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A Day in the Life of a Young Sheffield Steel Worker
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A day in the life of a young Sheffield steel worker in the 1950s

A day in the life of a young Sheffield steel worker in the 1950s

I left school at fifteen and I started here on this site, January the first 1956. This site then, held, eight thousand people, and when the day people came out who used to work half past seven to four it was like a football match turning out. This road here from, just here there used to be a pub at this corner, right down to the corner and right round the corner was a row of trams and a row of buses, and as I said, people used to charge out and go to respective buses.

Once you got in you came into normal clothing and then changed into working clothing. Which as Dave said was a sweat towel; you know a working shirt and clogs. Which you had to buy yourself. All the older guys used to have big macs on didn’t they and flat caps. It was like looking at old photographs of the match isn’t it.
There’s a bridle chain what you used to push with your hands and that, and everybody what wore a flat hat they never had gloves they used to just take their hat off and used that to push chain like, you know. I mean bearing in mind there was no free issue clothing then for work and you had to buy your own boots and all your working clothes. You'd beg steal and borrow from everybody you knew. If you've got any old clothes let me have them and I’ll use them for work.

48 hours then. You had to work Saturday morning, five days and Saturday morning. You’d make up to 48 hours we'd had an extra hour on a Wednesday night. We used to work until six on a Wednesday night.

When I first started. You were, you were taught by the peers around you, don’t go down there, one of first things I learnt, don’t pick a piece of, pick a metal up unless you spit on it. That’s right…Spit on it. And if it goes ‘ssss’ you don’t pick it up do you, ‘cause quite a few of my mates, you know, burnt their hands so, you know that were one of first things I can remember. When you walk in shop, stop and look up and make sure there isn’t a crane coming across or some, whatever, you know, things like that. Don’t walk round there ‘cause if somebody swings round with shovel, clunk, you’re gonna cop for one. So you were guided but by the, by the work people. The people around you.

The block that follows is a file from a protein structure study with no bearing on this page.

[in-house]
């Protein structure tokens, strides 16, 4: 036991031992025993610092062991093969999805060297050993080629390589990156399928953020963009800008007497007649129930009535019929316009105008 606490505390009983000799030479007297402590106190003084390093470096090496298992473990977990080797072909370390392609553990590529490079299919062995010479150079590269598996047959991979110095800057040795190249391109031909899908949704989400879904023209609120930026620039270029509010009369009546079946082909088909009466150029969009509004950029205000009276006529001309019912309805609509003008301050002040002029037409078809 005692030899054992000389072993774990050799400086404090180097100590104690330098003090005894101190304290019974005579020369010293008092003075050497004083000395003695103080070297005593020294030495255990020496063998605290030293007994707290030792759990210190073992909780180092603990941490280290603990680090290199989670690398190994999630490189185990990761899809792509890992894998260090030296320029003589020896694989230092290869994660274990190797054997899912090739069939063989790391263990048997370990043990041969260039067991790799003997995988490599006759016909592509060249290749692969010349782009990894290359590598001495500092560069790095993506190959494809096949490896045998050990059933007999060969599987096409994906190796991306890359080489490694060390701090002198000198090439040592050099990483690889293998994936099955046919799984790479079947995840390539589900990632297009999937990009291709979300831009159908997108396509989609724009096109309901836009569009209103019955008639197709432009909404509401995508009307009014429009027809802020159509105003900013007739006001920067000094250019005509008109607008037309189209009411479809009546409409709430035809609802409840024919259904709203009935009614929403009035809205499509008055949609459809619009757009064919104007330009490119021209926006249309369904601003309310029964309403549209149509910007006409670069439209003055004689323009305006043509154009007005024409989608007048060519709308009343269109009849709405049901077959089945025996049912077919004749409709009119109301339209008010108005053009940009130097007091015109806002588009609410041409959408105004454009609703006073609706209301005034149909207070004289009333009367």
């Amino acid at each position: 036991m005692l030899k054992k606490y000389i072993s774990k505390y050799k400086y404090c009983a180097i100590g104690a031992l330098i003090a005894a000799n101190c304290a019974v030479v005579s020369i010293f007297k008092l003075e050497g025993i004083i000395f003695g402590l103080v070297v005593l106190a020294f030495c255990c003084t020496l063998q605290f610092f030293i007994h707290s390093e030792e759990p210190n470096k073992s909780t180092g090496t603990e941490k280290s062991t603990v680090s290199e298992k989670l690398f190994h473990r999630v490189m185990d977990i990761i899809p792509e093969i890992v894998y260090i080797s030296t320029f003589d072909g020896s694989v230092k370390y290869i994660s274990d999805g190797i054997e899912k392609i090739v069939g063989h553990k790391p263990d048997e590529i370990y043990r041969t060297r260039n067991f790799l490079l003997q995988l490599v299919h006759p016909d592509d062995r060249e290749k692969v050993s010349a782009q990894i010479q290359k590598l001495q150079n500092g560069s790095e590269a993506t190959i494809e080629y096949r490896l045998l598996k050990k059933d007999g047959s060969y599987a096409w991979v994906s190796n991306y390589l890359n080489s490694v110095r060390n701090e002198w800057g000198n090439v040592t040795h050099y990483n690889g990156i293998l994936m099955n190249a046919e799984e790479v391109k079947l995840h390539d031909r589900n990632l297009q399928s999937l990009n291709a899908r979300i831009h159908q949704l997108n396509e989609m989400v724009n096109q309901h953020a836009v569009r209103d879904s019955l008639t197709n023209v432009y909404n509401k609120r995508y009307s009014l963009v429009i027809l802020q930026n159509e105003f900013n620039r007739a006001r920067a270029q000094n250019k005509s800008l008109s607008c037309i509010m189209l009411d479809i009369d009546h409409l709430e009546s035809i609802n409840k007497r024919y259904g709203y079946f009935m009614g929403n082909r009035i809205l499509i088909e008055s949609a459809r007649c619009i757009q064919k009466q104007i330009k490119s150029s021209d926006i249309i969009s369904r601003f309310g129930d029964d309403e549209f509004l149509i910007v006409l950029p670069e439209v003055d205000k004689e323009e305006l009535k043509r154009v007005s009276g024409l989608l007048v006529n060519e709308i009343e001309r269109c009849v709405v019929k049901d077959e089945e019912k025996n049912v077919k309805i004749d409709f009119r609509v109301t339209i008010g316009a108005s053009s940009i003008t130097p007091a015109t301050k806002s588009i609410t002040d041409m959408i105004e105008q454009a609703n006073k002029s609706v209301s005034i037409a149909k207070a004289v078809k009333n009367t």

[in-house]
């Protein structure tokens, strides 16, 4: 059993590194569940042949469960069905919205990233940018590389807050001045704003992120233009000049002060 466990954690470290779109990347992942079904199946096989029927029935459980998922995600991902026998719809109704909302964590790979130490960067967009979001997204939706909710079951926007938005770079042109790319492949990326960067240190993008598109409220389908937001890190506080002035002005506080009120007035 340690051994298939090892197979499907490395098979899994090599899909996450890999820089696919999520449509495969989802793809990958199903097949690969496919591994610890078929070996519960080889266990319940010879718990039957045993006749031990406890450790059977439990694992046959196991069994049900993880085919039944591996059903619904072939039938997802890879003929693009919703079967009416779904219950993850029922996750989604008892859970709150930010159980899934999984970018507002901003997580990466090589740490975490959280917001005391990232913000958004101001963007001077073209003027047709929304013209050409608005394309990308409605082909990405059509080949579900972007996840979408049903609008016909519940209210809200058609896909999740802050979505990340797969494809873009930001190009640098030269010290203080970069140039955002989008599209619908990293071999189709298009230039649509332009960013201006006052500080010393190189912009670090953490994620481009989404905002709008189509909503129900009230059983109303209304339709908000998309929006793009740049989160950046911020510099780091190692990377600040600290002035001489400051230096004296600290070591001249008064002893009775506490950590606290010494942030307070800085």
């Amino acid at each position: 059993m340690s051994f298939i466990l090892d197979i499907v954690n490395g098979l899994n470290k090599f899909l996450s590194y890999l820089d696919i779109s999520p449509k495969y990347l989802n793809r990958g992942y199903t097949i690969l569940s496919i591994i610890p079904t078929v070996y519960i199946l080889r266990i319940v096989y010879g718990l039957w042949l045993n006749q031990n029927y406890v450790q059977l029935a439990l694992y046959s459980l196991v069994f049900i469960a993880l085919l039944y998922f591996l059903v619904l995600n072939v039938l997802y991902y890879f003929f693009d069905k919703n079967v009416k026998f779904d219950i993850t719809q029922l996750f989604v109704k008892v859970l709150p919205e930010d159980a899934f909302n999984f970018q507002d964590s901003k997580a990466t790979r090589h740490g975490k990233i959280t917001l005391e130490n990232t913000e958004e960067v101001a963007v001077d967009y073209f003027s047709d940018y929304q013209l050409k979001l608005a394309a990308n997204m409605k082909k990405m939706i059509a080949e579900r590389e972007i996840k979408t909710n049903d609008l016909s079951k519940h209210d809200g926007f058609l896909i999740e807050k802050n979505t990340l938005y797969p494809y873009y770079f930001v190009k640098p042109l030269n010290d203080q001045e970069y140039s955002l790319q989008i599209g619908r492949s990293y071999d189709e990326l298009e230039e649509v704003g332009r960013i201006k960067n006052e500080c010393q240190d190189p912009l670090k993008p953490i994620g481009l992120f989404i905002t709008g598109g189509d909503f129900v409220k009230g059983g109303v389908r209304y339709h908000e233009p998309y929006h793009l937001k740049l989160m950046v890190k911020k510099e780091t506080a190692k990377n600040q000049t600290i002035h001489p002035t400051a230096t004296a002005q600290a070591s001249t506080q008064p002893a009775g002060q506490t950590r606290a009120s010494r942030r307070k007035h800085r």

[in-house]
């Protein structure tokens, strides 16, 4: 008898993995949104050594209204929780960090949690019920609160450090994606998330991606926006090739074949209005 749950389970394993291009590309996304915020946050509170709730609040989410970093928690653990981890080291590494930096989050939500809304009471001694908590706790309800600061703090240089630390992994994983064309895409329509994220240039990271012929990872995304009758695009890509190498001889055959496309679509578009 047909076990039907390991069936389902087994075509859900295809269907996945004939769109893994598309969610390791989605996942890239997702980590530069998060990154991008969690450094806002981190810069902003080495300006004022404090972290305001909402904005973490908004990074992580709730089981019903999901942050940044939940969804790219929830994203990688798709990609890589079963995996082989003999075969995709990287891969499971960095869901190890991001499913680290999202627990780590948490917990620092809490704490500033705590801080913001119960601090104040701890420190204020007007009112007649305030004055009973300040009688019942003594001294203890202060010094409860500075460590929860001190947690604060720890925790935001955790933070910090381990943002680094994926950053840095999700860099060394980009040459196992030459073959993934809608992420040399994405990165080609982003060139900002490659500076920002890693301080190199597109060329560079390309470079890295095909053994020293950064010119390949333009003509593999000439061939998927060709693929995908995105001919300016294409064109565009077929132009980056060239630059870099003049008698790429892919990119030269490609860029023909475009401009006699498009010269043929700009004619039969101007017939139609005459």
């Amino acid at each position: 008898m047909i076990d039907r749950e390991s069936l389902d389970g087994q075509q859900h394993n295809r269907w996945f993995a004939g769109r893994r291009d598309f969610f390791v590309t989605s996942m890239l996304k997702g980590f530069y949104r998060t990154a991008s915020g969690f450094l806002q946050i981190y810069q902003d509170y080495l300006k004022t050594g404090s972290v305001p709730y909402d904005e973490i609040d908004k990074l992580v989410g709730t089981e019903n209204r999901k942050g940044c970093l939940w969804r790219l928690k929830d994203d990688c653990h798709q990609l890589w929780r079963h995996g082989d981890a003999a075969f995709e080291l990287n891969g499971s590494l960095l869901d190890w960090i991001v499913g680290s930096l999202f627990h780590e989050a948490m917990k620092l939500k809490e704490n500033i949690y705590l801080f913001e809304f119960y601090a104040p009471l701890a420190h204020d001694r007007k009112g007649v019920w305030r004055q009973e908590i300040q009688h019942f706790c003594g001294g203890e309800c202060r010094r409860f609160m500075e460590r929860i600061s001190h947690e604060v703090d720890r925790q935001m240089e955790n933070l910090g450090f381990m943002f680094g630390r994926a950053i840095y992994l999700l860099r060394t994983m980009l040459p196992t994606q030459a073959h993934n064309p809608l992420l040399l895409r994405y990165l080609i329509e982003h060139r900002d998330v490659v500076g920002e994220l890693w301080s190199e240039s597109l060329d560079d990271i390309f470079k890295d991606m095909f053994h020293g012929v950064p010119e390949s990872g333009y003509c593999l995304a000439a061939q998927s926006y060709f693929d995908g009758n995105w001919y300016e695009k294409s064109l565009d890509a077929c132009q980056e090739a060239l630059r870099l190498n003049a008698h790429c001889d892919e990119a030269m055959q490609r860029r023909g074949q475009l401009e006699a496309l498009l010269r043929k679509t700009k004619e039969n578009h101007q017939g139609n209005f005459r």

Little Eric who worked down there with me told me, cause he worked in one of these little workshops as a little mester sort of thing but he was down in a cellar grinding and he used to tell me as a lad that he used to go home and his dad used to get him under the lamp right, and pick these molluscs of his eye after the days work sort of thing. I tell you what Ron you often see a mirror in a grinding hull. It's not for cosmetic reasons it’s to have a look to see what's in your eyes. I mean some of them were good at getting them off but I’d preferred that then going to the hospital.

We had five, five canteens with cooks, waitresses, we had three gaffers’ dining rooms
That’s, first stop when you’ve, first job when you started a job then you used to go to army stores and get yourself kitted out, that’s where you used to get your ex-ammunition bag from and your mashing can and they used to the, them food things, we used to even have, have them in us mashing thing as well, them steel, ex-army, yeah.

I remember at dinner times they used to have cards and things, you know to pass time. People used to practice at dinnertime with things like that but there was a works league where different companies competed against different companies at darts and I think there was a work league for snooker. Yer, Football teams, cricket teams, rugby. We had our own sports ground.

And then it was something like £11 a week, and then all I used to spend my money on were new suits because in them days you’d got a tailor on, a tailor shop on every corner and we all used to like suits, didn’t we, [agreement] whether it were Italian style, or teddy boy style, or…

When I first went into the wheel and saw this man turn a lump of steel into end product in no time with his hands. I were hooked, I were I couldn’t believe it! To see something being turned into something that you would see in the shops, brand spanking new.